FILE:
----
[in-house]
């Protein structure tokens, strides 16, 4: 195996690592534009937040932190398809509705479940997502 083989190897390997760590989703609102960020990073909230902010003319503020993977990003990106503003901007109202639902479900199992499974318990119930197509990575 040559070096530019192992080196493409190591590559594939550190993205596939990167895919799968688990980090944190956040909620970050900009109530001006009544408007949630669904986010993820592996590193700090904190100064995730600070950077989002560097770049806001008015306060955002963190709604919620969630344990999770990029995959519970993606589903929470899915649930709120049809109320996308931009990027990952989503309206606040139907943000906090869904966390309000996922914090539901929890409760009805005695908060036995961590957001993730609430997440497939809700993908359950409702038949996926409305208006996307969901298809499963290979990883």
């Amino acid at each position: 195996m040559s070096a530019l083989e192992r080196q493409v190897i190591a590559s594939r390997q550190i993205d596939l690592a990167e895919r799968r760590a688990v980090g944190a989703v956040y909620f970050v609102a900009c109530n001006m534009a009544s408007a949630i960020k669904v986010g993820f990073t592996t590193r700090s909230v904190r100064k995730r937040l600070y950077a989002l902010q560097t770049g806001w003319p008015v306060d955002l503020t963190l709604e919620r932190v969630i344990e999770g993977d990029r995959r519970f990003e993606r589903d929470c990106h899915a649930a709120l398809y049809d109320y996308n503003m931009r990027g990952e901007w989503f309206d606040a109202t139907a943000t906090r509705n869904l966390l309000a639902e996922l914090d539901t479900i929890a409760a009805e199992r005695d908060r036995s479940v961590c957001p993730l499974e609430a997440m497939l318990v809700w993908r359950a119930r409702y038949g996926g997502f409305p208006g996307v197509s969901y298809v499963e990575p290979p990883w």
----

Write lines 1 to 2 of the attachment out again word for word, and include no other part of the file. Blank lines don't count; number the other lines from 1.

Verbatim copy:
[in-house]
């Protein structure tokens, strides 16, 4: 195996690592534009937040932190398809509705479940997502 083989190897390997760590989703609102960020990073909230902010003319503020993977990003990106503003901007109202639902479900199992499974318990119930197509990575 040559070096530019192992080196493409190591590559594939550190993205596939990167895919799968688990980090944190956040909620970050900009109530001006009544408007949630669904986010993820592996590193700090904190100064995730600070950077989002560097770049806001008015306060955002963190709604919620969630344990999770990029995959519970993606589903929470899915649930709120049809109320996308931009990027990952989503309206606040139907943000906090869904966390309000996922914090539901929890409760009805005695908060036995961590957001993730609430997440497939809700993908359950409702038949996926409305208006996307969901298809499963290979990883």